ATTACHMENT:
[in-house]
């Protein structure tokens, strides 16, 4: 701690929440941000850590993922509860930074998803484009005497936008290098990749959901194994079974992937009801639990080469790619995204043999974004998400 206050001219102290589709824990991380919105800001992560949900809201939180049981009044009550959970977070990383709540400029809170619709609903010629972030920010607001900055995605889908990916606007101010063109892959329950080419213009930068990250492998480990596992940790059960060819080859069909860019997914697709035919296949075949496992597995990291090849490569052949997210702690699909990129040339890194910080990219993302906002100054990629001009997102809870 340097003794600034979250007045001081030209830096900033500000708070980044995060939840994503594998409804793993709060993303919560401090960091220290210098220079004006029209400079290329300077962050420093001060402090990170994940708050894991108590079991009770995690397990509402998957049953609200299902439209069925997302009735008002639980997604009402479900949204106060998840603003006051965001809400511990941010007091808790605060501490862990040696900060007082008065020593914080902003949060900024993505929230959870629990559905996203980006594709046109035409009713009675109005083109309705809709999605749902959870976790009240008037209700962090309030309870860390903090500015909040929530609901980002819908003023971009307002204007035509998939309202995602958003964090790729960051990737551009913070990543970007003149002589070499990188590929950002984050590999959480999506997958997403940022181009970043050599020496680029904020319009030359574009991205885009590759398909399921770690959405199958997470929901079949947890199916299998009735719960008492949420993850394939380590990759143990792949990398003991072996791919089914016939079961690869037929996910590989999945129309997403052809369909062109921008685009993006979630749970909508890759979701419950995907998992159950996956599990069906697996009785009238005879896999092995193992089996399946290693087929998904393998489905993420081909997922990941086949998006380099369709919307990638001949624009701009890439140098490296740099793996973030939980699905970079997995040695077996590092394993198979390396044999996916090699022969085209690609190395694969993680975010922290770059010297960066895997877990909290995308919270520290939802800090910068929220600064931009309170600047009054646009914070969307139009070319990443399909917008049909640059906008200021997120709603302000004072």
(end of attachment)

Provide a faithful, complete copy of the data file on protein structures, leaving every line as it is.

[in-house]
């Protein structure tokens, strides 16, 4: 701690929440941000850590993922509860930074998803484009005497936008290098990749959901194994079974992937009801639990080469790619995204043999974004998400 206050001219102290589709824990991380919105800001992560949900809201939180049981009044009550959970977070990383709540400029809170619709609903010629972030920010607001900055995605889908990916606007101010063109892959329950080419213009930068990250492998480990596992940790059960060819080859069909860019997914697709035919296949075949496992597995990291090849490569052949997210702690699909990129040339890194910080990219993302906002100054990629001009997102809870 340097003794600034979250007045001081030209830096900033500000708070980044995060939840994503594998409804793993709060993303919560401090960091220290210098220079004006029209400079290329300077962050420093001060402090990170994940708050894991108590079991009770995690397990509402998957049953609200299902439209069925997302009735008002639980997604009402479900949204106060998840603003006051965001809400511990941010007091808790605060501490862990040696900060007082008065020593914080902003949060900024993505929230959870629990559905996203980006594709046109035409009713009675109005083109309705809709999605749902959870976790009240008037209700962090309030309870860390903090500015909040929530609901980002819908003023971009307002204007035509998939309202995602958003964090790729960051990737551009913070990543970007003149002589070499990188590929950002984050590999959480999506997958997403940022181009970043050599020496680029904020319009030359574009991205885009590759398909399921770690959405199958997470929901079949947890199916299998009735719960008492949420993850394939380590990759143990792949990398003991072996791919089914016939079961690869037929996910590989999945129309997403052809369909062109921008685009993006979630749970909508890759979701419950995907998992159950996956599990069906697996009785009238005879896999092995193992089996399946290693087929998904393998489905993420081909997922990941086949998006380099369709919307990638001949624009701009890439140098490296740099793996973030939980699905970079997995040695077996590092394993198979390396044999996916090699022969085209690609190395694969993680975010922290770059010297960066895997877990909290995308919270520290939802800090910068929220600064931009309170600047009054646009914070969307139009070319990443399909917008049909640059906008200021997120709603302000004072």